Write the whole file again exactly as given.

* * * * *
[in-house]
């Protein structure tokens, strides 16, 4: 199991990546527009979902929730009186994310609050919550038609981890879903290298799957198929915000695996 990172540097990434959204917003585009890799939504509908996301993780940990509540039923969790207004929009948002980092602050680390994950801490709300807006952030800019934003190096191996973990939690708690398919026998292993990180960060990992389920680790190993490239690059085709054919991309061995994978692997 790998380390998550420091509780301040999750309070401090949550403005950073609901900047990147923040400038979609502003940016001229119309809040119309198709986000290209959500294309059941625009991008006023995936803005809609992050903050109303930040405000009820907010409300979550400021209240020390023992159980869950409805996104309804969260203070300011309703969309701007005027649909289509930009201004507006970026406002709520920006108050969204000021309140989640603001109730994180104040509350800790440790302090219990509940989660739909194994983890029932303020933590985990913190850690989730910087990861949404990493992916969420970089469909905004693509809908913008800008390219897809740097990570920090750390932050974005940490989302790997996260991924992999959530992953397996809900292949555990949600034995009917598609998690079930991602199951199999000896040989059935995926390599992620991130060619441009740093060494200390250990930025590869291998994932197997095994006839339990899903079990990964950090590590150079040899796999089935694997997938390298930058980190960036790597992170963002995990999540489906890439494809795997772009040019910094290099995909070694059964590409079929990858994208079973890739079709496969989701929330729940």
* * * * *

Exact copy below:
[in-house]
């Protein structure tokens, strides 16, 4: 199991990546527009979902929730009186994310609050919550038609981890879903290298799957198929915000695996 990172540097990434959204917003585009890799939504509908996301993780940990509540039923969790207004929009948002980092602050680390994950801490709300807006952030800019934003190096191996973990939690708690398919026998292993990180960060990992389920680790190993490239690059085709054919991309061995994978692997 790998380390998550420091509780301040999750309070401090949550403005950073609901900047990147923040400038979609502003940016001229119309809040119309198709986000290209959500294309059941625009991008006023995936803005809609992050903050109303930040405000009820907010409300979550400021209240020390023992159980869950409805996104309804969260203070300011309703969309701007005027649909289509930009201004507006970026406002709520920006108050969204000021309140989640603001109730994180104040509350800790440790302090219990509940989660739909194994983890029932303020933590985990913190850690989730910087990861949404990493992916969420970089469909905004693509809908913008800008390219897809740097990570920090750390932050974005940490989302790997996260991924992999959530992953397996809900292949555990949600034995009917598609998690079930991602199951199999000896040989059935995926390599992620991130060619441009740093060494200390250990930025590869291998994932197997095994006839339990899903079990990964950090590590150079040899796999089935694997997938390298930058980190960036790597992170963002995990999540489906890439494809795997772009040019910094290099995909070694059964590409079929990858994208079973890739079709496969989701929330729940």